As you ride toward Dumfries you see the mountains in the Lake District across the Solway Firth – my expectation of some great riding in the Borders seemed well founded. The start of the rally was at a petrol station just outside Dumfries. There were maybe a dozen bikes waiting for the 10:00 start and we swapped stories and routes. I was the only one using a written road book system – when I asked a chap on a modern bike which route he was taking to Kirkudbright he just pointed at his satnav and said ‘wherever this takes me’. Where’s the challenge in that? Where’s the engagement with your surroundings? That is my view but then I was in a minority of one so it must be me that’s odd… The ride over to Kirkcudbright was just what I needed. The road was virtually traffic free and it cut through lush scenery. Ticking off the first checkpoint always settles me down and the ride over to Ballantrae was pretty straightforward despite missing the turn onto the A77 and having to cut back from Stranraer. The A77 is a fast wide road that gives great views out to sea – speed camera vans were out but I wasn’t in a hurry. Pushing on past Ballantrae up to Girvan gave some of the best views so far with waves crashing on to shore as the road snaked down in to the town. A bikers paradise.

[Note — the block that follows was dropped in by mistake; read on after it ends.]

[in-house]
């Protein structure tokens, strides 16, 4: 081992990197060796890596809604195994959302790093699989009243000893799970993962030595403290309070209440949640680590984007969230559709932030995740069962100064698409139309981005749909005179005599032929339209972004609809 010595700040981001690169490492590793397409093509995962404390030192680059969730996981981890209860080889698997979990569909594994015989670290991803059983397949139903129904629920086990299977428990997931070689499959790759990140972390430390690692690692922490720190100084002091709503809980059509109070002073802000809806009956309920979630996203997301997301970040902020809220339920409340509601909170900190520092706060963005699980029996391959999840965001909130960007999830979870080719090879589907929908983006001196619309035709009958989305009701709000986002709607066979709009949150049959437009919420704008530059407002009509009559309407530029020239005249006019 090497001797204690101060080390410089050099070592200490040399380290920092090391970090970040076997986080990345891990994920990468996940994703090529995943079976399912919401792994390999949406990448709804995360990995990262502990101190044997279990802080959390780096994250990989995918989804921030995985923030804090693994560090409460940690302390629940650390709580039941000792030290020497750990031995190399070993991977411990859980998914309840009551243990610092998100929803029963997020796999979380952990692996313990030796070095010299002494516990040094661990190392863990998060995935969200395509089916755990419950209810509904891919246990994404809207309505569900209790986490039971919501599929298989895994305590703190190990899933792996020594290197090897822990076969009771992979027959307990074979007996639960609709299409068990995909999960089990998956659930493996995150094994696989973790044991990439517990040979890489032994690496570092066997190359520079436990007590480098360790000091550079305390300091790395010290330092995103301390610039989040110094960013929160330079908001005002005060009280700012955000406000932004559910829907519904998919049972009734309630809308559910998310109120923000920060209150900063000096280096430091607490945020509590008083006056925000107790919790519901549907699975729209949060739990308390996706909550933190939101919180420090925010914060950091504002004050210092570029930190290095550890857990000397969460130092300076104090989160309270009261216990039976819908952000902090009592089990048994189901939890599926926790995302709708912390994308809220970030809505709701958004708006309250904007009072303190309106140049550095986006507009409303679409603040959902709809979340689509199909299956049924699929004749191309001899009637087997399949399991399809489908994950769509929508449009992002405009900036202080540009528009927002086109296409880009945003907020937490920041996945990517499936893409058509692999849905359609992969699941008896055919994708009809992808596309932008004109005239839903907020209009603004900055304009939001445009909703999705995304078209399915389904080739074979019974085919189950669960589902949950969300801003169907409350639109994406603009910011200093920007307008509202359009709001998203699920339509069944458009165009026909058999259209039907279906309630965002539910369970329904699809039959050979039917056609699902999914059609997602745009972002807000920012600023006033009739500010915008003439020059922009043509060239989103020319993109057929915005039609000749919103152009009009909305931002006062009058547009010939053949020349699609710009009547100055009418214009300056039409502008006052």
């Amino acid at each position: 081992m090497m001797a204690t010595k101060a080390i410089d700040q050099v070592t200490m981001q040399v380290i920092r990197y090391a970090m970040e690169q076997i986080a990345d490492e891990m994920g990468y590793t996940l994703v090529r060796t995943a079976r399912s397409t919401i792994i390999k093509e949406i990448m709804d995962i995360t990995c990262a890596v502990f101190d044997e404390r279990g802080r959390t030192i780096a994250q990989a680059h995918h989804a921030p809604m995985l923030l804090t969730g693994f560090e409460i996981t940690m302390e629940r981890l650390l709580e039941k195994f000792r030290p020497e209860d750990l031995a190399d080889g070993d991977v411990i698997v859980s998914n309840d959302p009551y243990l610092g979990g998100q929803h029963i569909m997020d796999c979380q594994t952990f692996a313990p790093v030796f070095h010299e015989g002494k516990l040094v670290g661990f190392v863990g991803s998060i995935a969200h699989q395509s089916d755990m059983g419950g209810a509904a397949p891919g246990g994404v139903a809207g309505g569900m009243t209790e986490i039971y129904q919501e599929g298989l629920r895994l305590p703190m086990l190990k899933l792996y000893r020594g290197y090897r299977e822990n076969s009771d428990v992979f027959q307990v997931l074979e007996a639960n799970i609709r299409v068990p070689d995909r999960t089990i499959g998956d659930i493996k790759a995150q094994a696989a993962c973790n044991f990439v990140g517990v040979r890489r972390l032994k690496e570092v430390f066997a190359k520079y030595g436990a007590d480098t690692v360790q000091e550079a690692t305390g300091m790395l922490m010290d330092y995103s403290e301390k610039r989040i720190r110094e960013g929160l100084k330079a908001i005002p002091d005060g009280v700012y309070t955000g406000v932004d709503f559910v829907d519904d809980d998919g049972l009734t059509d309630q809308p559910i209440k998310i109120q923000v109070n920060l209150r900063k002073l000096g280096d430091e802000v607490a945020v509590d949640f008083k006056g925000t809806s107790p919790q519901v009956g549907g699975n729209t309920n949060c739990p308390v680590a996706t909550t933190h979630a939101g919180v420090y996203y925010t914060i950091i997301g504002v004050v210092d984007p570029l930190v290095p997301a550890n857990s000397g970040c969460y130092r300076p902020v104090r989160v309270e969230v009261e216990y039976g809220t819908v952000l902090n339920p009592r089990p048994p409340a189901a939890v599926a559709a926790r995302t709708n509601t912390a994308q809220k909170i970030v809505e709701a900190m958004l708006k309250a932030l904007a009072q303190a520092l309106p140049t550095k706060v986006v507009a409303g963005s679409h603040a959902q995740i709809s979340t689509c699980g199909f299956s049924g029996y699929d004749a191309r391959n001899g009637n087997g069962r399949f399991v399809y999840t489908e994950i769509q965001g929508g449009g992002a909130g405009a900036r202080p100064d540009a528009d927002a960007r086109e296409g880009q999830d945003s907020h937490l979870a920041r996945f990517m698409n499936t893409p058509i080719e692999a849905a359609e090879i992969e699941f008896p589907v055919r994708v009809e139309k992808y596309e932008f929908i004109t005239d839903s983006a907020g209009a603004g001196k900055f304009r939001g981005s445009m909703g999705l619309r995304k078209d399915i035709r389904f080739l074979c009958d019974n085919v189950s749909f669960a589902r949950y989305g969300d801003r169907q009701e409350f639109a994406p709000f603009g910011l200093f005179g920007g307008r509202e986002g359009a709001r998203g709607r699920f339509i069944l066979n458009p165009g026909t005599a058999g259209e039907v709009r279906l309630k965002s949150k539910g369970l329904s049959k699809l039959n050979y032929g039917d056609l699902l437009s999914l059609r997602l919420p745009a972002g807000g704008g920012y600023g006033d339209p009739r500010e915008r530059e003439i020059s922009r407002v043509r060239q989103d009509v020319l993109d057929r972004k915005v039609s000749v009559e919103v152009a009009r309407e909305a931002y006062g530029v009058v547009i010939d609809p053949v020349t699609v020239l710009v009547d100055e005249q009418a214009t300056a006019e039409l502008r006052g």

In retrospect I should have carried on up the A77 to Auchinleck. The road was efficient, traffic free and also gave great sea views. I’d determined however to cut inland and off the beaten trail. It started off okay but as the roads got smaller my preparation wasn’t up to scratch and I lost a lot of time down single track lanes, albeit in beautiful farm land. I smiled to myself at the wisdom of ‘Mr Satnav’ but then again who was having the biggest adventure? The point about ‘adventure’ was bought home by the next checkpoint at Abington Services which is on the M74. The choice was the rather sterile motorway or down to Crawfordjohn and along the valley floor to the motorway services – I was held up by a flock of sheep being herded by the farmer and his sheep dog! By now I had been riding virtually non-stop for 8 hours and tiredness was creeping in. It’s this endurance aspect that I weirdly enjoy the most you realise that your decision making capacity diminishes along with your energy and motivation. It’s easy to fall into a negative spiral if you don’t take a break, and maybe as importantly have short-term goals to meet. I’d completely shot my schedule but knew that so long as I made Blairgowrie for 22:00 I would be able to either end the day there or go to Perth for the end of the day. Getting over the Queensferry Bridge and to Leven and Abroath would make me feel like I had broken the back of the challenge. Of course the challenge is both for the rider and bike and the Atlas was beginning to play up. I’d started out with worn tyres – they had a decent amount of thread left but had lost their profile making the bike understeer. Similarly the chain was a bit secondhand but now it had been chewing up the rear sprocket for the past 50 miles. The noise out of the back wheel had been bad but it’d got better presumably because the hooked teeth had been worn down! The chain wasn’t overly loose so I just had to push on and try and nurse it round the remaining 150 miles and then of course the remaining 500 miles home! I wouldn’t worry about the home leg ’til after the rally. Another difficult section to Middleton was followed by the ride over Queensferry Bridge near Edinburgh and a glorious view down onto the Forth as you climb toward Delgety Bay. My decision to stay off the main roads was again flawed and I struggled along the coast road through Kirkcaldy before eventually finding Leven. I took the main road to Abroath via Dundee. The Tay Bridge and view of fishing boats lit up raised my spirits. The pillars of the original Tay Bridge picked out by the town’s light – an erry reminder of the 1879 disaster when it collapsed killing 79 rail passengers… Abroath provided a place to eat but time was tight to get to Blairgowrie by ten! The locals were happy to give directions and warn that the road is ‘a bit twisty’! A short way up the road it became clear I wouldn’t make the checkpoint for ten so I rolled the throttle back getting to town for 10:15. I found the checkpoint to save time in the morning and headed off to find a campsite, preferably at the top of a hill in case the Atlas wasn’t keen on starting in the morning. A local directed me up a single track road which he ‘thought’ had a campsite on it but nothing doing. It was now pitch black and being at the top of a hill I decided to set camp in a farmer’s field. I’d no batteries for my head torch so made do with a Kindle book reading light – as well as having no batteries it soon emerged I also had a tent pole missing! I laid out the sleeping mat and bag and just covered myself in the ground sheet. Slept like a baby 🙂